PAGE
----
Elmore Philpott


Mr. Philpott:

No; it was the federal Minister of Fisheries (Mr. Sinclair) who carried it to a conclusion.


Victor Quelch

Social Credit

Mr. Quelch:

Get the Minister of Trade and Commerce to page the Minister of Fisheries. Then you might learn something about barter deals.


Paul Joseph James Martin (Minister of National Health and Welfare)


Mr. Martin:

Oh, let us hold our tempers here.


Charles Yuill

Social Credit

Mr. Yuill:

So long as parliament sits here I suppose there will always be differences of opinion as to the proper techniques to use. I was going to say I think this is a problem that has reached the proportions of a crisis. It is not a crisis, particularly, but it is a situation that calls for the best thinking from every group in this house. I think it is quite possible to find some acceptable medium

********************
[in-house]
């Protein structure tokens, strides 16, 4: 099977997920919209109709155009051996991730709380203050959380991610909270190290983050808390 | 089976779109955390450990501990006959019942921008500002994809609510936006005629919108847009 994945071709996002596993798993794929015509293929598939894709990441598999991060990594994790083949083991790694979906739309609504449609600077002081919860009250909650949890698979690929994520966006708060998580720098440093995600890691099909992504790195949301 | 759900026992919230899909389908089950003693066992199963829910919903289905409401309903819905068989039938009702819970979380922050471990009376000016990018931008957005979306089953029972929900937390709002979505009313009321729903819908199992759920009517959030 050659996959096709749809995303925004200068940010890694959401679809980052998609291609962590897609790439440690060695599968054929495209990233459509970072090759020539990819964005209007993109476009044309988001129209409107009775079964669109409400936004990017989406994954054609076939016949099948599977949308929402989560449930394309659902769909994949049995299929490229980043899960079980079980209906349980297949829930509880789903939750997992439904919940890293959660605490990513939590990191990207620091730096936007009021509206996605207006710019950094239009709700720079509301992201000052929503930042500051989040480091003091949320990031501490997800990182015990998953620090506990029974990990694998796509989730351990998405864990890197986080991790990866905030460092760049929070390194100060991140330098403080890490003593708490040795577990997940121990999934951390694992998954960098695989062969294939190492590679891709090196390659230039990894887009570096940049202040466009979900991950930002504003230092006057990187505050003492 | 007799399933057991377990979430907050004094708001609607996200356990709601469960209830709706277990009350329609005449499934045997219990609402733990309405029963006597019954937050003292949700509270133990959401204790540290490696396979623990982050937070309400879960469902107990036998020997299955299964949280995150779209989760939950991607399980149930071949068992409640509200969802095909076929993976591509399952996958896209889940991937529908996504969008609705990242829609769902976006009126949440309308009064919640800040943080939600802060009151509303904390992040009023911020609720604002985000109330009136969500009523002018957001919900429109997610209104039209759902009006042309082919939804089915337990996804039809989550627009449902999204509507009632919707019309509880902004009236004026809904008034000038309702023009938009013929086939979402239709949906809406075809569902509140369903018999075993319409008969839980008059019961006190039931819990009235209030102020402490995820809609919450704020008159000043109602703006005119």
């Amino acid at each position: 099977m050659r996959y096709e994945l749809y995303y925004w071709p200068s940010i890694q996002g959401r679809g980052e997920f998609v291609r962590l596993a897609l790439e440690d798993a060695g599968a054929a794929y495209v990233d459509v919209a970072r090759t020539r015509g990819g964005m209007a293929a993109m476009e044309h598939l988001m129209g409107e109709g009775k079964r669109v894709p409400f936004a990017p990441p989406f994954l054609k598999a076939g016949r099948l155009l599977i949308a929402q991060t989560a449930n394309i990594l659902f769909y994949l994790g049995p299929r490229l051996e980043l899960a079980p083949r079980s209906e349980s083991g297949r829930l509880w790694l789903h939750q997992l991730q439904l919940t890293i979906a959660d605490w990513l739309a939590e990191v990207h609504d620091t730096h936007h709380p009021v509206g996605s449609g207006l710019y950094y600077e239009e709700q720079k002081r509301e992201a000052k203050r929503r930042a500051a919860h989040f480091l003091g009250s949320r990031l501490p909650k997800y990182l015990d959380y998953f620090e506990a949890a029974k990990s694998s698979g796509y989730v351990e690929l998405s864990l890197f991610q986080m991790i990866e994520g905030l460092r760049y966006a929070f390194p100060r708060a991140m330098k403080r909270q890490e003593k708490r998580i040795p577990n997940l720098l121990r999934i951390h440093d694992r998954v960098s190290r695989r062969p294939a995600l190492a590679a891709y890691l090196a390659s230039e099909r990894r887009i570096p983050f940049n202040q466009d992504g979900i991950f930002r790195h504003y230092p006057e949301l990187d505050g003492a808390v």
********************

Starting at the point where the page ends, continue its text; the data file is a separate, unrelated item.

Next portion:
The Address-Mr. Yuill through which we can deal with our trader nations without getting too hot and bothered about soft currencies, barter or anything else. I believe it is essential that we do so. But when we get to the point of setting up barriers that will not permit us to deal on those reasonable and natural levels, I think it is time we had a look at the situation and tried to do something about changing it.

So far as our production today is concerned, looking at it from a world point of view I do not think we have any surpluses at all. With the growing population in the world today, before many years I think we may have the problem of producing enough to feed those people, if we can do it. We are doing a good job of it now.